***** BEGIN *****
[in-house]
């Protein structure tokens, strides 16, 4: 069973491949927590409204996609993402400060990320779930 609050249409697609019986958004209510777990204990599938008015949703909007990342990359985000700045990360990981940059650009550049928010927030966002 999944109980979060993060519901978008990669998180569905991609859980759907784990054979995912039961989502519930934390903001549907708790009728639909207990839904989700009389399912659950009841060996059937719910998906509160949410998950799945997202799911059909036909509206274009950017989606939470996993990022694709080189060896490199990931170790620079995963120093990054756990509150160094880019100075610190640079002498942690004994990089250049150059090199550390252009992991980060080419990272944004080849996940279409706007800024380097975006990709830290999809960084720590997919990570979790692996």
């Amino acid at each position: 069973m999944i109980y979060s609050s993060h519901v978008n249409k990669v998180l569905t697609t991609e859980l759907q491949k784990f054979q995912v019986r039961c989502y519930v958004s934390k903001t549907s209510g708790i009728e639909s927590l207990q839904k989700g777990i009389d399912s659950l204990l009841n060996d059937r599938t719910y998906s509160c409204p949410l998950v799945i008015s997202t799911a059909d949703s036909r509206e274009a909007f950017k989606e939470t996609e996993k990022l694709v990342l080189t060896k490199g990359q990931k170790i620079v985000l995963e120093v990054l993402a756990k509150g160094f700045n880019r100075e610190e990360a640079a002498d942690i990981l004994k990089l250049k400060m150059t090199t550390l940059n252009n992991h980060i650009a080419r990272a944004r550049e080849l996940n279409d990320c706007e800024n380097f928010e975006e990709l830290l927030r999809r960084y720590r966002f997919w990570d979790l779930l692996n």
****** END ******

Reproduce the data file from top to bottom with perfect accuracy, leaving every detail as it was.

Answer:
[in-house]
């Protein structure tokens, strides 16, 4: 069973491949927590409204996609993402400060990320779930 609050249409697609019986958004209510777990204990599938008015949703909007990342990359985000700045990360990981940059650009550049928010927030966002 999944109980979060993060519901978008990669998180569905991609859980759907784990054979995912039961989502519930934390903001549907708790009728639909207990839904989700009389399912659950009841060996059937719910998906509160949410998950799945997202799911059909036909509206274009950017989606939470996993990022694709080189060896490199990931170790620079995963120093990054756990509150160094880019100075610190640079002498942690004994990089250049150059090199550390252009992991980060080419990272944004080849996940279409706007800024380097975006990709830290999809960084720590997919990570979790692996």
């Amino acid at each position: 069973m999944i109980y979060s609050s993060h519901v978008n249409k990669v998180l569905t697609t991609e859980l759907q491949k784990f054979q995912v019986r039961c989502y519930v958004s934390k903001t549907s209510g708790i009728e639909s927590l207990q839904k989700g777990i009389d399912s659950l204990l009841n060996d059937r599938t719910y998906s509160c409204p949410l998950v799945i008015s997202t799911a059909d949703s036909r509206e274009a909007f950017k989606e939470t996609e996993k990022l694709v990342l080189t060896k490199g990359q990931k170790i620079v985000l995963e120093v990054l993402a756990k509150g160094f700045n880019r100075e610190e990360a640079a002498d942690i990981l004994k990089l250049k400060m150059t090199t550390l940059n252009n992991h980060i650009a080419r990272a944004r550049e080849l996940n279409d990320c706007e800024n380097f928010e975006e990709l830290l927030r999809r960084y720590r966002f997919w990570d979790l779930l692996n």